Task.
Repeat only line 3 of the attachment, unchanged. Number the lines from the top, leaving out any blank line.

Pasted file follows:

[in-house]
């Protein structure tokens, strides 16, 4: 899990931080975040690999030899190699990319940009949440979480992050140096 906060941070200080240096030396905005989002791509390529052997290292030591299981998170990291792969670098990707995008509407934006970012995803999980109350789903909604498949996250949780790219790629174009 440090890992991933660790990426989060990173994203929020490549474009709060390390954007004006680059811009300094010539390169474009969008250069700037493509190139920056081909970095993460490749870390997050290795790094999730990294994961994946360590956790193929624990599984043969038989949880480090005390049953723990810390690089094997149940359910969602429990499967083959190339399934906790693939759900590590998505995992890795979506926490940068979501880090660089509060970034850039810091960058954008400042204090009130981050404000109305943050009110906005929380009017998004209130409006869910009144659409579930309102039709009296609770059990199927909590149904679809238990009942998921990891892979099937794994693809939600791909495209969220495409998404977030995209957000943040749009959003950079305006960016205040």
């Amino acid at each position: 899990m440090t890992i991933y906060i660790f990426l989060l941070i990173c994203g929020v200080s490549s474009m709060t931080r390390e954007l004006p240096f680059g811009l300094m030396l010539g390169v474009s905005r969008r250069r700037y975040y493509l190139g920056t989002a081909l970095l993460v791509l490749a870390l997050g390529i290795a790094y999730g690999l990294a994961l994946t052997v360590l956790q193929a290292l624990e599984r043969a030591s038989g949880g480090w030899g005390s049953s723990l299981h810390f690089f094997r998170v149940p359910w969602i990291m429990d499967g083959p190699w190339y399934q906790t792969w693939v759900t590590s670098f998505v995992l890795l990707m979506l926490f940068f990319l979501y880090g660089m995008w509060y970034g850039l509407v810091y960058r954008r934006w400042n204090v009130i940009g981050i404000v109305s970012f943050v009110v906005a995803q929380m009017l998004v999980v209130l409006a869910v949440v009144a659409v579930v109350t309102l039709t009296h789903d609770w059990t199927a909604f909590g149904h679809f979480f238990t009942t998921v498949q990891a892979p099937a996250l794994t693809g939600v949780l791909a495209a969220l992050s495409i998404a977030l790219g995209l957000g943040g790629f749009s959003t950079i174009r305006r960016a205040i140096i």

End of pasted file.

């Amino acid at each position: 899990m440090t890992i991933y906060i660790f990426l989060l941070i990173c994203g929020v200080s490549s474009m709060t931080r390390e954007l004006p240096f680059g811009l300094m030396l010539g390169v474009s905005r969008r250069r700037y975040y493509l190139g920056t989002a081909l970095l993460v791509l490749a870390l997050g390529i290795a790094y999730g690999l990294a994961l994946t052997v360590l956790q193929a290292l624990e599984r043969a030591s038989g949880g480090w030899g005390s049953s723990l299981h810390f690089f094997r998170v149940p359910w969602i990291m429990d499967g083959p190699w190339y399934q906790t792969w693939v759900t590590s670098f998505v995992l890795l990707m979506l926490f940068f990319l979501y880090g660089m995008w509060y970034g850039l509407v810091y960058r954008r934006w400042n204090v009130i940009g981050i404000v109305s970012f943050v009110v906005a995803q929380m009017l998004v999980v209130l409006a869910v949440v009144a659409v579930v109350t309102l039709t009296h789903d609770w059990t199927a909604f909590g149904h679809f979480f238990t009942t998921v498949q990891a892979p099937a996250l794994t693809g939600v949780l791909a495209a969220l992050s495409i998404a977030l790219g995209l957000g943040g790629f749009s959003t950079i174009r305006r960016a205040i140096i």